Dr. Cline had named the property Sorrel Farm, because of the sorrel-colored horses he kept there. In the fall of 1946, before Dr. Cline's death, Flannery O'Connor met on a bus to Atlanta a descendant of the original Hawkins family that owned Andalusia. It was this descendant who told her the original name of the farm in the 19th century was Andalusia. She wrote her mother, and when her uncle Bernard heard of it, he was pleased and liked the name. From then on the farm was called Andalusia.
A year after they inherited the estate, Regina O’Connor and Louis Cline began expanding the farm operation and established 200 acres of pasture, several hay fields, and livestock ponds. The rest of the property was kept in woodlands for selective timbering. Because Louis Cline continued to work in Atlanta and came to Milledgeville mostly on the weekends, the management of the farm was primarily left in Mrs. O’Connor’s hands with tenant help and hired labor. She was very successful with the farm. As a widow managing a sizeable dairy in the 1950s, Mrs. O’Connor acquired distinction as a businesswoman.
Louis Cline had a substantial income and was largely responsible for providing the farm’s supplies and equipment. In the very late 1950s he added a small suite of rooms on the north corner of the Main House, giving him a
place to stay when he came down from Atlanta. The sitting room portion of this addition became the place where Flannery put her beautiful tall bookcases.
In the early 1960s when farm labor problems were becoming serious, Regina O’Connor decided to get out of the dairy business. She converted Andalusia to a beef cattle farm. But after Flannery died in 1964, Mrs. O’Connor soon moved back to the Cline family house in town on Greene Street and turned the daily management of the cattle over to a series of caretakers. After the cattle were gone, many of Flannery’s swans, geese, and ducks remained at Andalusia along with the peacocks. None of the descendants of O’Connor’s domestic flocks has survived, at least not at the farm.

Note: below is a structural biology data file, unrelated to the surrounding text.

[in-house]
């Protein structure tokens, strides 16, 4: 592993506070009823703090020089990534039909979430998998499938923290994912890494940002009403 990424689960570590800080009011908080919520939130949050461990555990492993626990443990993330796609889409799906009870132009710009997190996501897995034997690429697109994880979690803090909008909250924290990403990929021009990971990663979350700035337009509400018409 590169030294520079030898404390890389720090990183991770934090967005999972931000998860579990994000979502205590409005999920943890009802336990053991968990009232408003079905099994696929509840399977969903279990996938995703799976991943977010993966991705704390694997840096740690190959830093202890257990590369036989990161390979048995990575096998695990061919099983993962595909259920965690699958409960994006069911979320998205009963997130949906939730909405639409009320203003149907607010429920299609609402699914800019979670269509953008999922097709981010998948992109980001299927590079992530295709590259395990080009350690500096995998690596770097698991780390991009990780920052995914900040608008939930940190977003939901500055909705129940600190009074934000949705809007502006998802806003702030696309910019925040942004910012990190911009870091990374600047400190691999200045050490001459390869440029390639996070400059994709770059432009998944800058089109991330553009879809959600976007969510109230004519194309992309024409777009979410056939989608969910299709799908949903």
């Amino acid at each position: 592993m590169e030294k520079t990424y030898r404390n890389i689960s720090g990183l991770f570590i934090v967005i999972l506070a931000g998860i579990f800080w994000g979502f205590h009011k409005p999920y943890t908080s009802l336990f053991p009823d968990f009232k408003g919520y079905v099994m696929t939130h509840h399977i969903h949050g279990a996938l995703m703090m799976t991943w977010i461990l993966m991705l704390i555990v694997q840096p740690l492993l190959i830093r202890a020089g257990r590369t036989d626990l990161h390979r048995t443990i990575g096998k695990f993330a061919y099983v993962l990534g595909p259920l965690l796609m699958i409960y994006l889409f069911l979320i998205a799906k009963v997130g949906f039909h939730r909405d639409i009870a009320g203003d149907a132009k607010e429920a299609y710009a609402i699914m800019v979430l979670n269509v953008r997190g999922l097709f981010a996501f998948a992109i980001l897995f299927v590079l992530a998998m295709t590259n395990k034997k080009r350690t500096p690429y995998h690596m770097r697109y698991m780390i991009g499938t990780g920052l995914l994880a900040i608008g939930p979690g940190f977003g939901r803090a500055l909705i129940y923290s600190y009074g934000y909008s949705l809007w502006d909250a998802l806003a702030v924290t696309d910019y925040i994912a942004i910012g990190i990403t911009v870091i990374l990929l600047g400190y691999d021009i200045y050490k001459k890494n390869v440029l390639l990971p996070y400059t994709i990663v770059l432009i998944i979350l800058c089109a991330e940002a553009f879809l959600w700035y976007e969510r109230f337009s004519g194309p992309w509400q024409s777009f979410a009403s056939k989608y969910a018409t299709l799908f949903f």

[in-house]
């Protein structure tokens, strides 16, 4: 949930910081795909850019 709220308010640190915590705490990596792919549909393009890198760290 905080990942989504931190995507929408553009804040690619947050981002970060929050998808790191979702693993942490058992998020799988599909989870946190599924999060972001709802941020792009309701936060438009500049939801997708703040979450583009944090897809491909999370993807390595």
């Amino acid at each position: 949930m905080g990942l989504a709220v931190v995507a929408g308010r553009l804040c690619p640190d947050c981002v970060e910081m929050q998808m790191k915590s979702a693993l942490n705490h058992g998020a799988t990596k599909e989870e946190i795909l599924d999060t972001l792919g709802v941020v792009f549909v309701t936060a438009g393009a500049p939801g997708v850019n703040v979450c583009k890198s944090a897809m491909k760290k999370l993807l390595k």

While living at Andalusia, Flannery O’Connor completed Wise Blood, which was published in 1952. Then her highly acclaimed collection of short stories A Good Man Is Hard To Find was published in 1955. She also wrote another novel The Violent Bear It Away published in 1960. Her second collection of short stories Everything That Rises Must Converge was published posthumously in 1965. A collection of nonfiction prose titled Mystery and Manners edited by Robert and Sally Fitzgerald was published in 1969. The Complete Stories, edited by Robert Giroux, won the 1971 National Book Award for Fiction. Then Sally Fitzgerald edited a large collection of O’Connor’s letters, The Habit of Being, published in 1979, which received the National Book Critics Circle Award. O’Connor’s Collected Works was published in 1988 as part of the Library of America series, the definitive collection of America’s greatest writers.
O’Connor certainly did not live a reclusive life after returning to Milledgeville, although her vocation and her illness imposed some restrictions. Accompanied by her mother, Flannery made frequent visits into town for dining, social events, and attending religious services regularly at Sacred Heart Catholic Church.
She also traveled throughout the United States for various speaking engagements. Nevertheless, during her productive years as a writer, she spent most of her time at Andalusia. There, she routinely wrote every morning until noon and spent her afternoons and evenings tending to her domestic birds or entertaining visitors. The setting of Andalusia, including the ever-present peafowl, figures prominently in her fiction. If it is true, as critics and scholars have noted, that Southern fiction is marked by the importance given to a sense of place, then a major force in shaping Flannery O’Connor’s work is landscape. Andalusia provided for her not only a place to live and write, but also a functional landscape in which to set her fiction.